Armando Romero, a 53-year-old welder, declined to name his pick in the mayor’s race as he exited the Denver Harbor Park Community Center. Still, he said that he only voted for Hispanic candidates on the ballot.
“Because it seems like we’re a minority in power and we need more say,” Romero said.
Latinos often have been discounted as a force in local elections, Tameez said, but they could play a significant role in the runoff.
Harris County Judge Lina Hidalgo endorsed Jackson Lee in June and spoke on her behalf at a Tuesday press conference outside the Metropolitan Multi-Service Center in Montrose.
Hidalgo said Jackson Lee is the type of candidate who “works hard and is in it for the right reasons.”
Whitmire has rolled up support from two Latina leaders with formidable campaign organizations. For weeks, he has been pounding the airwaves with endorsements from state Sen. Carol Alvarado, D-Houston, and U.S. Rep. Sylvia Garcia, D-Houston.
“Two Hispanic candidates have been eliminated,” Tameez said, referring to Garcia and Gallegos. “He’s got two of the most well-known, credible Hispanic leaders in Carol Alvarado and Sylvia Garcia. Those are meaningful endorsements.”
Whitmire also will start with a 40-to-1 cash advantage, according to campaign finance reports filed last week.
That means Jackson Lee may need to lean on support from two outside political action committees, Houstonians for Working Families and Houston Unites, that collectively raised more than she did during the most recent reporting period.
Jackson Lee will start with high name recognition, enthusiastic support from Black voters and long experience with voter canvassing.
Jeronimo Cortina, a political science professor at the University of Houston, said her runoff strategy will hinge on “the old days of knocking on doors. Jackson Lee has a pretty solid ground game, and that is going to play a role.”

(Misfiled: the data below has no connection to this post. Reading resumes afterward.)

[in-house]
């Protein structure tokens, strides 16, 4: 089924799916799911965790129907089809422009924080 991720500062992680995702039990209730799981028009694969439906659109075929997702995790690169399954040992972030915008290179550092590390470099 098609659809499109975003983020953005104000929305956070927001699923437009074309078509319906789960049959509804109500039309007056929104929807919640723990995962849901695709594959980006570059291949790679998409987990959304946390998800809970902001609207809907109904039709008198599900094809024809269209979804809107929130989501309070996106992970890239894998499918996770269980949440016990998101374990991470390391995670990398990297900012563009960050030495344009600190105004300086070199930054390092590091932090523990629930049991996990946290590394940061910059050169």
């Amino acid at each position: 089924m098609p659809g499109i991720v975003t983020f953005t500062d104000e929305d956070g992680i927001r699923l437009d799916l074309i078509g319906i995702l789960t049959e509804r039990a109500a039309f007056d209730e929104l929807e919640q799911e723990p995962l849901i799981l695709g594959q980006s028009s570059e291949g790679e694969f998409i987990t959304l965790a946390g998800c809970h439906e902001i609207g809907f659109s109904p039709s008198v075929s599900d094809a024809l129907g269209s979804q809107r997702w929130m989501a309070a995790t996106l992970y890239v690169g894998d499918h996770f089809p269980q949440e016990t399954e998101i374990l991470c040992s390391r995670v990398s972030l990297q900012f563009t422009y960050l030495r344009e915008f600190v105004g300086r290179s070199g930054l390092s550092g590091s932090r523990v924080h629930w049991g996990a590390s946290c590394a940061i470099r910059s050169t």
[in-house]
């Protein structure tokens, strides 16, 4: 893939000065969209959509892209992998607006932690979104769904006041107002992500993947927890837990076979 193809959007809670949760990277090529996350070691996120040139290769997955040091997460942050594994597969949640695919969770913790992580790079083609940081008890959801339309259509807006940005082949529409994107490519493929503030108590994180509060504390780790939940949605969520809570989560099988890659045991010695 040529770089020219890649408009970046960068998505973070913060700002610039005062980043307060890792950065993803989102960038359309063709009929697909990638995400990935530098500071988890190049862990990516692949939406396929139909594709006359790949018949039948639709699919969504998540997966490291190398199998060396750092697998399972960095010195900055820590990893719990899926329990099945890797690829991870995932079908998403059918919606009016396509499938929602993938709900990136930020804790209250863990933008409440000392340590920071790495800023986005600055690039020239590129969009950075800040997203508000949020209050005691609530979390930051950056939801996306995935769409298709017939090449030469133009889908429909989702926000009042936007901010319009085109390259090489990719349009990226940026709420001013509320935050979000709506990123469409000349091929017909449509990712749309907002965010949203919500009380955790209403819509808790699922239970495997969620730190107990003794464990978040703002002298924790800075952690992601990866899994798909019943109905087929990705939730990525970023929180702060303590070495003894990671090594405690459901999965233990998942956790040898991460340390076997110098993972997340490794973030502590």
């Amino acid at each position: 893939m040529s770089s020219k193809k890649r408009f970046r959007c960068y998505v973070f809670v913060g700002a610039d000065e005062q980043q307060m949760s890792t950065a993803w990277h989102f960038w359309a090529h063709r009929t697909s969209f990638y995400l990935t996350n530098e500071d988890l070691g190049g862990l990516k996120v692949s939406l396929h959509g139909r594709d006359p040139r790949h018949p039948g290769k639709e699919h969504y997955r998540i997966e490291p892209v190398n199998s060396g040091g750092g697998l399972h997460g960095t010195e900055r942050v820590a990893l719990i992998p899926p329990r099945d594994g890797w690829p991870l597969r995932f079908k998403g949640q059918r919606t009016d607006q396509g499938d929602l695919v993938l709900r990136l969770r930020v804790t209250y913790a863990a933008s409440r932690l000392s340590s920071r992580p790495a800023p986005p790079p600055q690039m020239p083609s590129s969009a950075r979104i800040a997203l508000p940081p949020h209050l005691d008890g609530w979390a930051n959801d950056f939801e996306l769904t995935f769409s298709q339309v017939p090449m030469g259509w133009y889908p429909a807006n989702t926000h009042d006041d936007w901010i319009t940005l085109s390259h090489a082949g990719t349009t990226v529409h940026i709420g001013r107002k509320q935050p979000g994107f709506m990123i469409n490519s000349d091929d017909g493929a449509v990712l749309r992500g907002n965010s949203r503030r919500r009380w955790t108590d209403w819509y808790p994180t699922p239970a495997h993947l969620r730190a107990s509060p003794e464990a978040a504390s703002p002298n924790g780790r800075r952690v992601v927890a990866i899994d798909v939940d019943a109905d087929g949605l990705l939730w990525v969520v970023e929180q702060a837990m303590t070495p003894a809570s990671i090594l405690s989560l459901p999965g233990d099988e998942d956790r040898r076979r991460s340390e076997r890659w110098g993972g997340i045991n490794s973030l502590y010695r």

Still, polls show that many of the voters who broke for other candidates in the first round say they would not vote for her in a runoff. In a University of Houston poll last month, 43 percent of voters said they would never vote for her, compared to 15 percent who were dead-set against Whitmire.
Bill King, the former mayoral candidate who lost to Turner in a 2015 mayoral runoff, said he thinks one cohort will come out in droves to vote against Jackson Lee.
“In my case, we just had a very difficult time getting our base out to vote again, which were mostly suburban whites. In this case, I think they’re going to stand in line to go vote against Sheila,” he said.
Nancy Sims, a political analyst at the University of Houston, said the polling showed Whitmire with the advantage.
“Recent polling has shown that people either love her or hate her,” Sims said. “Sometimes hate will drive voters to the polls over love. I think there’s a prevailing attitude that she will have a hard time moving anybody that didn’t vote for her in the first round.”